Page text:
It’s thought that perhaps 7 out of 10 people ages 20-30 have at least one impacted wisdom tooth. Some cause pain and need to be removed right away; however, this is not always the case. If a wisdom tooth is found to be impacted and is likely to result in future problems, it may be best to have it extracted before symptoms appear. Unfortunately, even with x-rays and other diagnostic tests, it isn’t always possible to predict exactly when—or if—the tooth will actually begin causing trouble. In some situations, the best option may be to carefully monitor the tooth at regular intervals and wait for a clearer sign of whether extraction is necessary.
So if you’re around the age when wisdom teeth are beginning to appear, make sure not to skip your routine dental appointments. That way, you might avoid emergency surgery when you’ve got other plans—like maybe your own world tour!
If you would like more information about wisdom tooth extraction, please call our office to arrange a consultation. You can learn more in the Dear Doctor magazine articles “Wisdom Teeth” and “Removing Wisdom Teeth.”
“What can I do about my child's teeth grinding habit?”
It's a common question we get from many concerned parents. Their exasperation involves more than having to wake every night to the annoying sounds coming from their child's bedroom: they're also worried about any potential damage occurring to their teeth.
Teeth grinding and similar habits fall under the umbrella term “bruxism.” In basic terms, bruxism is the involuntary movement of the teeth and jaws not engaged in regular functions like chewing, speaking or swallowing. Bruxism is actually common among pre-adolescent children, considered by many healthcare professionals as normal behavior like thumb sucking.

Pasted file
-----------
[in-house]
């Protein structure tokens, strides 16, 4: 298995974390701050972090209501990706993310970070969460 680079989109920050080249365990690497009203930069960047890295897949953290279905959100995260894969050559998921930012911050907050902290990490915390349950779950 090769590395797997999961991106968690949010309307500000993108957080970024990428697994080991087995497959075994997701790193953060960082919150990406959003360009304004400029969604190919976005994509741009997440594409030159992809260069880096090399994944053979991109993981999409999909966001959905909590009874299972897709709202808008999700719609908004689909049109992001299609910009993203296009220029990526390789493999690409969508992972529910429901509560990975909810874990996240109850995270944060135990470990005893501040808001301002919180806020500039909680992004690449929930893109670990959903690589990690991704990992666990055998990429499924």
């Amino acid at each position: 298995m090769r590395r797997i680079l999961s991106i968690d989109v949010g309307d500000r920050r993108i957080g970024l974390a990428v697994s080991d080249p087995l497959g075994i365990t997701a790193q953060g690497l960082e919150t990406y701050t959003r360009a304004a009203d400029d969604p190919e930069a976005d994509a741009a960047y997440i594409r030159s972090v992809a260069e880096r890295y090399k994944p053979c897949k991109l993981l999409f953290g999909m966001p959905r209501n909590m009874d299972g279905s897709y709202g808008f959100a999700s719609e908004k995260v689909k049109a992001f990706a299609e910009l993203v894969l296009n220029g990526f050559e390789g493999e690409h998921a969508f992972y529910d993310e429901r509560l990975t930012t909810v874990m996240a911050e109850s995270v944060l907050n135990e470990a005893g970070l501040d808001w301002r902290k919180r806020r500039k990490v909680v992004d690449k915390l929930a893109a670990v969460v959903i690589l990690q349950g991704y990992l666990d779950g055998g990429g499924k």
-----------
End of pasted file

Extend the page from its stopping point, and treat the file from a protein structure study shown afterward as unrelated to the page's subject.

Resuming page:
It's not fully known why children grind their teeth, especially during sleep. Stress can play a part, but many believe it could also be related to immaturity on the part of the neuromuscular system that controls chewing. In some cases it could be linked to sudden arousals from sleep, particularly if the child is prone to airway obstruction causing sleep apnea. And there may be a link with certain medications, especially for hyperactivity disorders like attention deficit hyperactivity disorder (ADHD).
Most children eventually outgrow the habit. If it persists, though, it can contribute to teeth problems. Teeth can withstand a lot of biting force, but when chronically exposed to the higher than normal forces produced during teeth grinding they can begin to wear. Sodas, fruit juices, sports drinks or similar acidic beverages complicate matters because they increase mouth acid that can soften enamel. And besides dental issues, teeth grinding can also cause jaw problems, ear pain and headaches.
If symptoms begin to appear, we can take steps to reduce the effect of teeth grinding, such as a mouth guard worn at night to reduce biting forces and protect against wear. We can also look at curbing consumption of acidic foods and beverages, addressing possible airway obstructions, changing medications or counseling for psychological stress.